Before I tell my story of the trip to Gori, a bit of background is needed here. In 2005 I visited Poland for the first time. The city where Stalin built the Palace of Culture and Science. A few months later I was working in Bournemouth selling hot dogs with Rafal and Artur- two top Polish lads who became friends. I kept my promise to Warsaw and revisited in 2007. This time we went up to the top of the Palace of Science and Culture – Stalin’s Building. It was here that I wrote a poem which became a song. The song, You Have Your Life (Warszawa Skies) can be watched on that link: (lyrics at the bottom of this article).
Then 6 years passed. 6 years! And finally Rafal and I would be in the same country again. How completely ridiculously fitting that the country was Georgia! Georgia being the home of Josef Stalin. The reunion night with Rafal was in Tbilisi; Georgia’s proud and reserved capital. We met in Liberty Square and toured the bars that night. We probably hit the liquor a bit hard that night…and hatched a plan. We were only 81 kilometres from Gori, Stalin’s town. So we all agreed we would head there in the morning!
How to get to Gori
We were staying centrally in the socially epic Why Not? Hostel and walked to the metro. We got the metro from Liberty Square to Didube. From Didube we took a bus, slightly bigger than a Marshrutka. The bus took us all the way to Gori main bus station. We were hungover and slept the entire way.
On arrival in Gori we made the journey straight to the Stalin Museum. Gori is a small enough town and everything is walkable.
The Stalin Museum
You probably know a bit about Stalin. A ruthless communist ruler of the former USSR. The man that Lenin insisted should not take over the country. However he did and he lasted a while…and the rest is history. The museum has 2 floors and also contains Stalin’s train. Entrance fee is 10 Lari.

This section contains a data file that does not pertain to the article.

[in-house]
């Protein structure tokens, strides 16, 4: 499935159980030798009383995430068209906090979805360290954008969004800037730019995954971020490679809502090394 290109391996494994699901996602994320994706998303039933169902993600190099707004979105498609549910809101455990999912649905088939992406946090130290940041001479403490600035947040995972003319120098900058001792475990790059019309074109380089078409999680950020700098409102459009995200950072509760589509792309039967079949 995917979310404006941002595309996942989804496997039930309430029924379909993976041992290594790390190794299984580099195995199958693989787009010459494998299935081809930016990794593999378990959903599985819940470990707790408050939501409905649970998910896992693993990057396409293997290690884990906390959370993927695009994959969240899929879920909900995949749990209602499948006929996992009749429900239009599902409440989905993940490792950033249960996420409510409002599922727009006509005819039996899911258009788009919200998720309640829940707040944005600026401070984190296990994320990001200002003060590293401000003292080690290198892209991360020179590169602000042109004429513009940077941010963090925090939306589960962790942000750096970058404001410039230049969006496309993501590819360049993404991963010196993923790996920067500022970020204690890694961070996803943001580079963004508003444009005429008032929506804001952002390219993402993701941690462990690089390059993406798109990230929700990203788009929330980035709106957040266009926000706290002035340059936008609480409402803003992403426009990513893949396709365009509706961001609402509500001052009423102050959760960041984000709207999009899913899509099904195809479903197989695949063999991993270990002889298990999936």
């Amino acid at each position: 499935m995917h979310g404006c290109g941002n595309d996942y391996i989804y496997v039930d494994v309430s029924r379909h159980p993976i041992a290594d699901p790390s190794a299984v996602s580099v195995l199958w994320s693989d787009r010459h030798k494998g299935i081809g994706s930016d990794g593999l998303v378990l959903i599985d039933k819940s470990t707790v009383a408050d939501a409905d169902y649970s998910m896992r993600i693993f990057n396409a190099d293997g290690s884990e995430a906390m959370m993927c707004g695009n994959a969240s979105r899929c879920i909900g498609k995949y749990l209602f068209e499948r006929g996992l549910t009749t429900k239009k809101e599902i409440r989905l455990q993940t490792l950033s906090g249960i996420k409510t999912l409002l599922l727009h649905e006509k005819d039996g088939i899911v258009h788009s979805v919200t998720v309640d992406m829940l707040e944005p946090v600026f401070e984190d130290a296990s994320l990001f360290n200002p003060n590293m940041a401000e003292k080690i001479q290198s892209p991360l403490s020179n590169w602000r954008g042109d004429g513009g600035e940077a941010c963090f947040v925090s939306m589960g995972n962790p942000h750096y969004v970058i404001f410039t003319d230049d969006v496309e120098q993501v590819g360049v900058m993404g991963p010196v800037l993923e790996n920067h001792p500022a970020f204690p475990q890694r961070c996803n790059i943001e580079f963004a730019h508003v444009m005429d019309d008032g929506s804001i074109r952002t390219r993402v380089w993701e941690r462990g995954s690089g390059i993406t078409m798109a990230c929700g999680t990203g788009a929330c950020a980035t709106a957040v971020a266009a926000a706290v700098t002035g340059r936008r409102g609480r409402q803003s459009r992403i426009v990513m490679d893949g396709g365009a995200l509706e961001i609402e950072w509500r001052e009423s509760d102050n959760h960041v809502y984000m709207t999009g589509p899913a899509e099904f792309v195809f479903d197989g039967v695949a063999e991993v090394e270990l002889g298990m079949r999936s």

What’s Inside the Stalin Museum?
The question should be “what’s not inside the Stalin Museum?” You could spend a couple of hours in here. This is probably the most extensive Stalin “tribute” on the planet. Stalin’s school books, Stalin’s early notes, photos of Stalin through the years, things that belonged to Stalin, a copy of Mein Kampf, War medals, guns, Communist symbols. The photos do the talking here, it’s my job to get you to visit this place and once inside there’s nothing more for me to say other than look around at your leisure, take it all in and get educated. I read my Stalin books while studying in Belfast and Newtownards many moons ago. For now, I was simply here to ponder on the errors of the past.
As well as all the information and memorabilia, there is a mock of Stalin’s house and Stalin’s train.
There is also a shop. I didn’t fancy backpacking the globe with a Stalin T Shirt…or drinking from a Stalin mug.
What else to see and do in Gori, Georgia?
Don’t just visit Gori for the Stalin Museum and bolt out of town – there’s loads more to see and do here and it’s a full day trip from Tbilisi, or you can stay a night in Gori too. Here are 6 more things I recommend while you’re in Gori.
1. The Other Museum
There is a smaller museum on Stalin Avenue which is dedicated to the war heroes from Gori and is unrelated to Stalin.
2. Stalin Avenue
Walk along the street in town named after the big lad.
3. Gori Fortress
You can’t exactly miss it…it towers above the town and offers great views.
4. The Stalin Statue
Guess what? The big Stalin Statue was removed but you can see the spot where it once was…instead a smaller statue now sits outside the museum only.
5. Eat Khachapuri
If you read my Batumi Food article you’ll know how much I love Georgian cuisine. It’s quite simply exquisite and in Gori you can find lots of cool bars and restaurants.
6. Take a trip out to Uplistsikhe Cave Town
As well as visiting Gori we decided to check out Uplistsikhe Cave Town as well which can be reached by Marshrutky.
And that should be enough to take in in one day – it’s a lot of reading up on Stalin and I felt a return to my history studying days when I studied the whole Russian Revolutions of 1917, and the demise of Lenin, rise to power of Stalin and the horrific regime where millions were killed under his reign. For the record, Josef Stalin was born in Gori, Georgia in 1878, he ruled the USSR from 1945 – 1953. He died in 1953 in Kuntsevo Datsha, Soviet Union. He was an athiest and had 3 children.
Here are my videos from the gory trip to Gori in Georgia: